Owen H. Laird, Esq.
The Harman Firm blog often reports on cases of “glass ceiling” gender discrimination. These cases involve circumstances where women in the workplace are prevented from reaching higher-level positions due to their gender. This type of discrimination can take place anywhere; major law firms, pharmaceutical companies, and tech companies are just a few recent examples. The phenomenon is pervasive across the economy and hinders women seeking to advance their careers.
Recently, the New York Times reported on a similar obstacle facing women at the helm of both corporations and governments: the “glass cliff.” This theory was developed in the early 2000s in response to studies showing that corporations that appointed women to their boards tended to experience a drop in share price shortly thereafter.
Economic researchers sought to explain this phenomenon and discovered that organizations are more likely to select a woman to lead if the organization is facing some sort of crisis than if it is prospering. As a result, women may be more likely to inherit problems that lead to a drop in share price after their promotion.
The Times cites Theresa May, the new Prime Minister of the United Kingdom, as an example of the glass cliff. Ms. May took over as Prime Minister of the U.K. shortly after its citizens voted to leave the European Union, prevailing over another woman, Andrea Leadsom. The Times posits that Ms. May’s elevation could implicate the “glass cliff” theory, as the U.K. is in a very precarious position, and Ms. May’s options are limited.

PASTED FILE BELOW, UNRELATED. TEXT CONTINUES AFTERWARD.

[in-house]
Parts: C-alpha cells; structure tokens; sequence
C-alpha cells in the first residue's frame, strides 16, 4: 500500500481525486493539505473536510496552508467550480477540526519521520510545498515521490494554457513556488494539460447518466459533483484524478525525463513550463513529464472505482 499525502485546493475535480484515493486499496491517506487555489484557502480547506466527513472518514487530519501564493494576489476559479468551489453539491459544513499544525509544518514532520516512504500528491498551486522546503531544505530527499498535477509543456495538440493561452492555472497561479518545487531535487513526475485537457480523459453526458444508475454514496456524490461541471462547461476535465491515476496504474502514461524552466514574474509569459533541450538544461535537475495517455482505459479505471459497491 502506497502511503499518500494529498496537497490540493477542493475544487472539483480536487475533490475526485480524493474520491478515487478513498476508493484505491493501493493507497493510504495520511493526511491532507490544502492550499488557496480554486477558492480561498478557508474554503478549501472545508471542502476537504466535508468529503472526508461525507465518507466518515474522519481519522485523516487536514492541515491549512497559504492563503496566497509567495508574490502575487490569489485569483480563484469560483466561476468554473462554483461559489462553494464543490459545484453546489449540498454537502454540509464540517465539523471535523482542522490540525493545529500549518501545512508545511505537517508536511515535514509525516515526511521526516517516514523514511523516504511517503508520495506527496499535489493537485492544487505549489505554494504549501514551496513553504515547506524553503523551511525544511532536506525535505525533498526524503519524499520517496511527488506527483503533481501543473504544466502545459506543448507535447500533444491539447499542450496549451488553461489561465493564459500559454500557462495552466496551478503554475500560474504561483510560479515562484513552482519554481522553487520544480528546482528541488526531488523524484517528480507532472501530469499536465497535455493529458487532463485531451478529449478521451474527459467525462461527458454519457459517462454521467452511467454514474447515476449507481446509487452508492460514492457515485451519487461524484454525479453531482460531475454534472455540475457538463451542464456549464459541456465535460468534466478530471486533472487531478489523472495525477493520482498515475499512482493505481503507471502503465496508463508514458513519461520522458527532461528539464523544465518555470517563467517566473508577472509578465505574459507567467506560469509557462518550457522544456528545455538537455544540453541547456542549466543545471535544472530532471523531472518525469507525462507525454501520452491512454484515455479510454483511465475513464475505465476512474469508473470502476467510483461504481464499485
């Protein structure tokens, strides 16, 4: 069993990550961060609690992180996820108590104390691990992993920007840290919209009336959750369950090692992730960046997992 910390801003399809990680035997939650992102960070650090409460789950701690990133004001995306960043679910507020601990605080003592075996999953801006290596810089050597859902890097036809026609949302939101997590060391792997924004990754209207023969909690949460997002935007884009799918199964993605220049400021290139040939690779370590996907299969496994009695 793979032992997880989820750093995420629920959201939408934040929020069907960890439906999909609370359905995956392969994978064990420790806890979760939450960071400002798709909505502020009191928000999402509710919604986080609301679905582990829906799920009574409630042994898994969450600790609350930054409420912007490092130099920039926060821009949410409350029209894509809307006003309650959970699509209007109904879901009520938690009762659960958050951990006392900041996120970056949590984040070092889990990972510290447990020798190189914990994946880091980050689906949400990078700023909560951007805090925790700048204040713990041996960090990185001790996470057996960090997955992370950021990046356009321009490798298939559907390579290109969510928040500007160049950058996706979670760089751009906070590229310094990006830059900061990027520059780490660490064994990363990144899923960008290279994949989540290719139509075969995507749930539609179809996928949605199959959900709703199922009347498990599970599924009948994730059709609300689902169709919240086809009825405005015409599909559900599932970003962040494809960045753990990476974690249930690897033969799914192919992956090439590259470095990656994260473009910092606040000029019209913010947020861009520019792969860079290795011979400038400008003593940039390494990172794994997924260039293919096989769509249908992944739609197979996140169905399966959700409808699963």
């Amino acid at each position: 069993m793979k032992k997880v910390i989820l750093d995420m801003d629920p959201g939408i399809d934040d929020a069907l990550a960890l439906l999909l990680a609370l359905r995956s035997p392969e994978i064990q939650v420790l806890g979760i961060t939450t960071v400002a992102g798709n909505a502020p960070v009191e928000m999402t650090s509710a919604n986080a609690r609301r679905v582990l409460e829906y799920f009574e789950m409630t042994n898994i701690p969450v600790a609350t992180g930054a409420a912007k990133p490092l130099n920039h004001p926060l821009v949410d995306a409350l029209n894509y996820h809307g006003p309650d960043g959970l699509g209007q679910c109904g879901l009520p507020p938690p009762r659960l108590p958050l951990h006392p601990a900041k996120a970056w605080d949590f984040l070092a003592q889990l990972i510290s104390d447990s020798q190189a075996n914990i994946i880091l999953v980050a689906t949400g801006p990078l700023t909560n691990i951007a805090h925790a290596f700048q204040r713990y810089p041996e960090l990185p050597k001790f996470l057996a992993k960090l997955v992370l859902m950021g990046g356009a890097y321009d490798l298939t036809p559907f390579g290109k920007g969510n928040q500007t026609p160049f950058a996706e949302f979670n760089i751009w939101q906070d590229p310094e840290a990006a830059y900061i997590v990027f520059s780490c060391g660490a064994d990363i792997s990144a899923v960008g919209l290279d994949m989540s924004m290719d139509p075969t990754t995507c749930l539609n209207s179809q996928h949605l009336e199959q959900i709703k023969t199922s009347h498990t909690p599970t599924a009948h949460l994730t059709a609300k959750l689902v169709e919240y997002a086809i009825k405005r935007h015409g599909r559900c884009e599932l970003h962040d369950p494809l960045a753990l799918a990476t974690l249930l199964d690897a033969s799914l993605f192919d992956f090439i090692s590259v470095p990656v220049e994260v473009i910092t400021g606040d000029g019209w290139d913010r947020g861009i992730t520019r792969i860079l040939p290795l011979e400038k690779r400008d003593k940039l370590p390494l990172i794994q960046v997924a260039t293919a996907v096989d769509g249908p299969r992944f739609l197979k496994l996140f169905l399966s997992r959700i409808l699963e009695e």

Another notable example of the “glass cliff” may be Marissa Mayer, the CEO of Yahoo!. Ms. Mayer has been widely derided for failing to improve the battered tech company’s standing after she assumed leadership in 2012; however, Yahoo’s underlying issues certainly predate her hire, as Ms. Mayer took over as CEO with the company already experiencing declines in both revenue and relevance.
The underlying reason for the glass cliff is not readily apparent. Studies have shown that the phenomenon exists in a wide variety of scenarios, from high school students to law students to Fortune 500 boardrooms. Whether this is because of an intentional decision to place a woman in a more difficult position due to the increased likelihood of failure, or due to some other factor, such as subconscious bias, is unclear. Only a handful of studies exist examining the glass cliff effect, and, given that real-world glass cliff examples inevitably involve a tangle of complicating factors, “glass cliff” may not join the popular lexicon in the way that the “glass ceiling” has. Nonetheless, the glass cliff is an interesting theory that addresses one of the many ways that women in the workforce can face a more challenging road than their male peers.
If you believe that you have experienced gender discrimination at work, contact The Harman Firm, LLP.